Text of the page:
Transparency audits will strengthen RTI
Jan 12 2023
The transparency audit should start with an analysis of how far public authorities have complied with their responsibilities under the RTI Act
The Right to Information (RTI) Act was enacted with the objective of bringing transparency to public institutions and promoting citizen participation in governance. It looks like it is being derailed both by the State and the institutions that were created to implement it. Scores of studies done by civil society groups about the implementation, or rather non-implementation, of the RTI Act show that the government, public officials, and, to some extent, the Information Commissioners have failed in their responsibilities.
Reports indicate that many of the State Information Commissions (SIC) are headless. Pending complaints and appeals have increased over the years. Forget about assisting applicants to file RTI requests as mandated in the RTI Act; you cannot find notice boards displaying details of the Public Information Officers (PIOs) and Appellate Authorities. The latest annual report of the Karnataka Information Commission (KIC) relates to the years 2016–17. The entire RTI machinery needs a thorough overhaul, starting with a transparency audit.
The transparency audit should start with an analysis of how far public authorities have complied with their responsibilities under the RTI Act. Though the Act is about supplying information sought by citizens, it also casts a duty on the public authorities to disclose information held by them so that citizens have no need to seek information by submitting applications at a cost. The mandate for suo motu disclosure is contained in Section 4 of the Act, which lists 18 types of information to be disclosed proactively. Further, the Centre has added information that has been sought by applicants and that can form part of the proactive disclosure. Compliance with the requirements of Section 4 will go a long way in the efficient implementation of the Act.
Here again, reports by RTI activists and think tanks that have studied the compliance status of Section 4 paint a disappointing picture. In Karnataka, a comparative study made by CIVIC, a citizen group, found several lapses. It was observed that the proactive disclosure of important institutions like the BBMP, BDA, etc. did not comply with the requirements of the RTI Act.
The websites of other public authorities in Karnataka are no better. Some of the lapses include information not being updated for years, the names of retired officials being shown as PIOs, non-existing telephone numbers, many types of information not being provided, etc. The proactive disclosure of KIC itself is not available on their website.
Back in April 2013, the Department of Personnel and Training, Government of India, directed all public authorities to ensure regular audits of mandatory disclosure by a third party. The order said that each ministry or public authority should have its proactive disclosure package audited by a third party every year. It outlined three objectives: to take stock of and assess quantitative and qualitative compliance by public authorities; to identify the areas for improvement in information disclosure by public authorities; to suggest measures for improving the content and quality of the disclosures; and to identify the areas requiring special focus or impetus in terms of disclosures. It said that the audit should cover compliance with the proactive disclosure guidelines as well as the adequacy of the items included in the package. The audit should examine whether there are any other types of information that could be proactively disclosed. Further, it said that such an audit should be done annually and should be communicated to the Central Information Commission (CIC) annually through publication on their websites.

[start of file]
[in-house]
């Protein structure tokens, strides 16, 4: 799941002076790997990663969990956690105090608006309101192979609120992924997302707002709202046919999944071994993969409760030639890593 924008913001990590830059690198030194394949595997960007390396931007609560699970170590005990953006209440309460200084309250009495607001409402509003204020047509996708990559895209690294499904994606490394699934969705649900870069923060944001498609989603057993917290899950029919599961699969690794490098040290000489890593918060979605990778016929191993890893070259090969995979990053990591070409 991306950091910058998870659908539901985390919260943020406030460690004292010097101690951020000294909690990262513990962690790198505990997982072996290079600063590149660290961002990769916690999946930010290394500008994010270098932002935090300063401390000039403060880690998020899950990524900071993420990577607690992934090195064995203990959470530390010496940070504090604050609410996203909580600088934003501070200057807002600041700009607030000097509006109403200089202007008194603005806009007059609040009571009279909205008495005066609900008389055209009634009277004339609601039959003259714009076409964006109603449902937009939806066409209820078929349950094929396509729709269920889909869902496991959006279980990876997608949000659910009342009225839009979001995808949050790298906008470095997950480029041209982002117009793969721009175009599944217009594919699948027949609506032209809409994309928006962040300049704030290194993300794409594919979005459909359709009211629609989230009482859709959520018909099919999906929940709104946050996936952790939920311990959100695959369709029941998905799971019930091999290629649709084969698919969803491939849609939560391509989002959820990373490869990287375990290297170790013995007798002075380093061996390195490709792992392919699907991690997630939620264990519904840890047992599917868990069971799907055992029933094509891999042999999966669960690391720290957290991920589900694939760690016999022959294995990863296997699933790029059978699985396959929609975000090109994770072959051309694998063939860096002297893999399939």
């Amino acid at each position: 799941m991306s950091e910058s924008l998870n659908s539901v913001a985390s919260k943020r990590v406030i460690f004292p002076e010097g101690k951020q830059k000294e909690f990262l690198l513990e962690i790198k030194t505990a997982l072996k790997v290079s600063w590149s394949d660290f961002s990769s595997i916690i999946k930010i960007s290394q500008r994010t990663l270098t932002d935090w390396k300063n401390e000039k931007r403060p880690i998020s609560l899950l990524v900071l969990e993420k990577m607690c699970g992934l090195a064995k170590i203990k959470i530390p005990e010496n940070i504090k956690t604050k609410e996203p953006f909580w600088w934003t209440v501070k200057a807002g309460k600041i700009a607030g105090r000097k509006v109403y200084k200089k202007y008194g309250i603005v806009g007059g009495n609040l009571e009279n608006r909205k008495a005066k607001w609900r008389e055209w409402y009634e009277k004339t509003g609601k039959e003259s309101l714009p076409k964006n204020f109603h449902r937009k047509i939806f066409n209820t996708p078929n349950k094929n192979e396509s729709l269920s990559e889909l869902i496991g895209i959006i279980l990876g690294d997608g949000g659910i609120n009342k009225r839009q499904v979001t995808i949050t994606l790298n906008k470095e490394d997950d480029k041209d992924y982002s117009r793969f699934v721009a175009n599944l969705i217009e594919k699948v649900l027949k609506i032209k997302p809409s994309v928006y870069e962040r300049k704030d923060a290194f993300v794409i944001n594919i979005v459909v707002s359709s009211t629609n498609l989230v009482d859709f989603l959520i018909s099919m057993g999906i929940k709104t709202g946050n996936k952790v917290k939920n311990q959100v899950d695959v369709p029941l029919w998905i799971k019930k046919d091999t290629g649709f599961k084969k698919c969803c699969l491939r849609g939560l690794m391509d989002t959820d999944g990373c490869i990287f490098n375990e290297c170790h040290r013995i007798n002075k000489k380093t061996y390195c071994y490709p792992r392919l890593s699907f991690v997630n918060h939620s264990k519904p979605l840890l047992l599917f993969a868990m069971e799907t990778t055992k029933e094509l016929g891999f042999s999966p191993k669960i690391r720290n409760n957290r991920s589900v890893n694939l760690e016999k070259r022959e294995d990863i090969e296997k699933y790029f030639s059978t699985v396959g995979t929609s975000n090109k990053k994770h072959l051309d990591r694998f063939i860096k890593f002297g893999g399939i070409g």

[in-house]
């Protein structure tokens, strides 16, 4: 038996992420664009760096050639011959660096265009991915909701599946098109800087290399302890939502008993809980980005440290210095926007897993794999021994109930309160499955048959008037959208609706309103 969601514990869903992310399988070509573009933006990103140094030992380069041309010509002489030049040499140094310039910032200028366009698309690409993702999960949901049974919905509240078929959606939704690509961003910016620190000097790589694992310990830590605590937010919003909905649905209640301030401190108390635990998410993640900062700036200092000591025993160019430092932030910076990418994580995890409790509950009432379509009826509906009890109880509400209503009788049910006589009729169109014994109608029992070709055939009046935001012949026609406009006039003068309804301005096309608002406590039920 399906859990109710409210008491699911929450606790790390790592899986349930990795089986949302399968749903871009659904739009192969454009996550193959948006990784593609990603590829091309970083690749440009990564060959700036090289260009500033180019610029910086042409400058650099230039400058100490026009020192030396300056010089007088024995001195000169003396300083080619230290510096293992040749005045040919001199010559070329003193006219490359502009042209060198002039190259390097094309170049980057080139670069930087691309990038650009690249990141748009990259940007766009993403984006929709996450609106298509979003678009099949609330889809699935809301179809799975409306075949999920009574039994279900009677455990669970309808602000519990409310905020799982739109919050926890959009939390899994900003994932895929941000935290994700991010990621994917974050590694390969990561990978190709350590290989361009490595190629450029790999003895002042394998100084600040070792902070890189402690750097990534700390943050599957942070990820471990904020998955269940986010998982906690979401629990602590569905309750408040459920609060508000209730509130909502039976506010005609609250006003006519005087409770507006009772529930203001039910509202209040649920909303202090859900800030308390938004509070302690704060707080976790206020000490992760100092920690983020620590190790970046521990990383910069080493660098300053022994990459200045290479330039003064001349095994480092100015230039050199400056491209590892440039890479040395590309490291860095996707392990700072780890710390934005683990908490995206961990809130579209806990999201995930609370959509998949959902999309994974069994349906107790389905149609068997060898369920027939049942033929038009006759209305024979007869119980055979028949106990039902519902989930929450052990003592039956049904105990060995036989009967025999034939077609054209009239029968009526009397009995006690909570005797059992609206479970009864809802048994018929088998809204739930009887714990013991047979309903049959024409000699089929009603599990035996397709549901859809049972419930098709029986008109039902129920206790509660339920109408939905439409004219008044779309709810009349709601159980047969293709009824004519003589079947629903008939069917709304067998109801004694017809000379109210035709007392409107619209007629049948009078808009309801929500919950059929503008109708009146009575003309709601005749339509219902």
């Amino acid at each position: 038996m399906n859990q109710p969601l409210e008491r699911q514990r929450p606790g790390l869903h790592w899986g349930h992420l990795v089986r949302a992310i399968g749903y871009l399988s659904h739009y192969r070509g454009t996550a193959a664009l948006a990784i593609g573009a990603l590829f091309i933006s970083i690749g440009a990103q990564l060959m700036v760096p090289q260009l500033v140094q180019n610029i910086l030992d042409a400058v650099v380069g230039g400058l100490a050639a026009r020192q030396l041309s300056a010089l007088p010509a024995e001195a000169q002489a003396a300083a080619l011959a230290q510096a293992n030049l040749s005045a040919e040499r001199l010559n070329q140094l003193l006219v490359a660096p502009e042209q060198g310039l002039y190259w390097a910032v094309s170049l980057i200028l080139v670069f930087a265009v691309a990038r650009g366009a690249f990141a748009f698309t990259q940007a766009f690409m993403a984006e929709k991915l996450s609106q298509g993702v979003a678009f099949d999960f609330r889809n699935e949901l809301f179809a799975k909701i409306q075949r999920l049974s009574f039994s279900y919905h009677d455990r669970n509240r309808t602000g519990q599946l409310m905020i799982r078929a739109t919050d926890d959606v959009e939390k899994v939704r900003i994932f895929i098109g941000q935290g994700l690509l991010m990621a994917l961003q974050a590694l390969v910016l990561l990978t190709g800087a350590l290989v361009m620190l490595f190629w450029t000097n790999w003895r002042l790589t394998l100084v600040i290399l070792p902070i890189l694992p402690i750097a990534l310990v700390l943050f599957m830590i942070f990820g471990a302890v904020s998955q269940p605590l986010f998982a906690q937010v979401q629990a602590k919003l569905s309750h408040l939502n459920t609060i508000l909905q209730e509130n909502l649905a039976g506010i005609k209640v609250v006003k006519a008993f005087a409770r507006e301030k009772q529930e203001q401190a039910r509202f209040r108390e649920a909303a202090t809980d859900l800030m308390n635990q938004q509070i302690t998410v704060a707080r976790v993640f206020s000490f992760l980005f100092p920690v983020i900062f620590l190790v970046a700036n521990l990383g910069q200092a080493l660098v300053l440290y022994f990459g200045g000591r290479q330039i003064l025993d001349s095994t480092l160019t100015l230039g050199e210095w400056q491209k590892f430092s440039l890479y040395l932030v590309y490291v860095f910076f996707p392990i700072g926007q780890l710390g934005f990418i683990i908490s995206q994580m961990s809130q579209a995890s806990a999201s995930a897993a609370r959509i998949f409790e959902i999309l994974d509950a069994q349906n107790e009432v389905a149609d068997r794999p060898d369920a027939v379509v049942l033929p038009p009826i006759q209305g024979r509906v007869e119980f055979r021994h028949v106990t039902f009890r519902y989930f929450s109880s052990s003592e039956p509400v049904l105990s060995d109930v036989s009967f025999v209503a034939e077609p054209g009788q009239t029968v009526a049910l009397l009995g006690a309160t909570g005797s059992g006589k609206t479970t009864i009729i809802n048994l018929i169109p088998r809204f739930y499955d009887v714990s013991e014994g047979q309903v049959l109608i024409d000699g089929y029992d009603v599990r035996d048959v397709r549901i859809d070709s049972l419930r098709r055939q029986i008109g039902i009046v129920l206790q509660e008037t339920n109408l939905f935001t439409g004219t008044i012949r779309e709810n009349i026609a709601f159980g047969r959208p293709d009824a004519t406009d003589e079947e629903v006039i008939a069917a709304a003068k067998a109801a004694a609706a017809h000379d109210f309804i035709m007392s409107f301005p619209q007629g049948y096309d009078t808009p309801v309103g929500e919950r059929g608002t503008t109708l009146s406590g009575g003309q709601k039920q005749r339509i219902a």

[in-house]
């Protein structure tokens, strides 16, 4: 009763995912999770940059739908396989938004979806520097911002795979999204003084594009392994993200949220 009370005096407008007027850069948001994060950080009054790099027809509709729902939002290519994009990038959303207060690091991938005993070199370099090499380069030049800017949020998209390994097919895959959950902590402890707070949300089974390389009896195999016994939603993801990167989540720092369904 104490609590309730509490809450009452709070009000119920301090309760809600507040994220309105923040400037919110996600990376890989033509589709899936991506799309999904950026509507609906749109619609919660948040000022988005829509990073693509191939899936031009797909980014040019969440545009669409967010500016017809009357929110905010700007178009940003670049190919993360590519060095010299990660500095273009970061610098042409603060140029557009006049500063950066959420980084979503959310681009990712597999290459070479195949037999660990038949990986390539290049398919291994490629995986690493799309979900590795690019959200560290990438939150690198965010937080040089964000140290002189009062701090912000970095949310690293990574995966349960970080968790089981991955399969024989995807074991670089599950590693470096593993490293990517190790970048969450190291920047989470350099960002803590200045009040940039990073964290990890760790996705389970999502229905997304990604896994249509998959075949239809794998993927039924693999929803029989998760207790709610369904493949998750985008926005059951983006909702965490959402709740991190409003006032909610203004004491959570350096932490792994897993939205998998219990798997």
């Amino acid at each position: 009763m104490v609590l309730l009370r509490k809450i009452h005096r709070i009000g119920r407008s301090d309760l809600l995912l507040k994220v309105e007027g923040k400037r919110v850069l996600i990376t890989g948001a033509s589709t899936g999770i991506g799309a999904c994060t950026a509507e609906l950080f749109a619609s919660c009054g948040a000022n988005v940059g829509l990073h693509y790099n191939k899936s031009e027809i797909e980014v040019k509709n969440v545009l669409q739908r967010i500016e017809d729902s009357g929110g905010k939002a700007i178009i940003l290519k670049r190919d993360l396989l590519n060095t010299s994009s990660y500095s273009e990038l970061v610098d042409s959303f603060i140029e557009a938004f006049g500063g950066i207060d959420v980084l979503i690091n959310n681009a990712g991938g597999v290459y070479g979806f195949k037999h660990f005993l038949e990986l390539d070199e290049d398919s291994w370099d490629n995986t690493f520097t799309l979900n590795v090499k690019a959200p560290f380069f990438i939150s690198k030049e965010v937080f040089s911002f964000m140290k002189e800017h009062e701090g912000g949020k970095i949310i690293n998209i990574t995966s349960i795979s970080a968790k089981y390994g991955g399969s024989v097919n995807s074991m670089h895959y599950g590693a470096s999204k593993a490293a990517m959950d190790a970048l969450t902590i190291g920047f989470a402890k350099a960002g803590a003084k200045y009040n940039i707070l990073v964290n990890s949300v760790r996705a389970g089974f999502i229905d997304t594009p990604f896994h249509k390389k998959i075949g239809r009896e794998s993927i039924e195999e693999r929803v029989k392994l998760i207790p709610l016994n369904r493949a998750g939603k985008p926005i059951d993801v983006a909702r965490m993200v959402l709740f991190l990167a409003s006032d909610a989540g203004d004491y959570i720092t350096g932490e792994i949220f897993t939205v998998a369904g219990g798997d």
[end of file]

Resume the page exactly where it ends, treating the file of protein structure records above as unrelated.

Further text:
The CIC was required to examine third-party audit reports and offer advice/recommendations to the concerned ministries/public authorities. Each year, the CIC was also required to conduct a sample audit of a few ministries/public authorities to assess the adequacy of the items included as well as the ministry’s or authority’s compliance with these guidelines. A report titled Transparency Audit: Towards an Open and Accountable Government 2015 was prepared by the CIC and outlined the framework for conducting a disclosure audit to verify and authenticate the disclosure of information.
A committee headed by A N Tiwari & M M Ansari conducted the audit of 838 public authorities and submitted its report to the CIC. The Committee rated the transparency levels of public authorities ranging from 19 per cent to 35 per cent and recommended measures to improve the quality of information disclosure. None of the state governments appear to have taken note of this exercise. It is time the Karnataka government took the initiative and audited the proactive disclosures of a few public authorities. It is better if this audit is done by a third party, preferably institutions or individuals involved in RTI activism.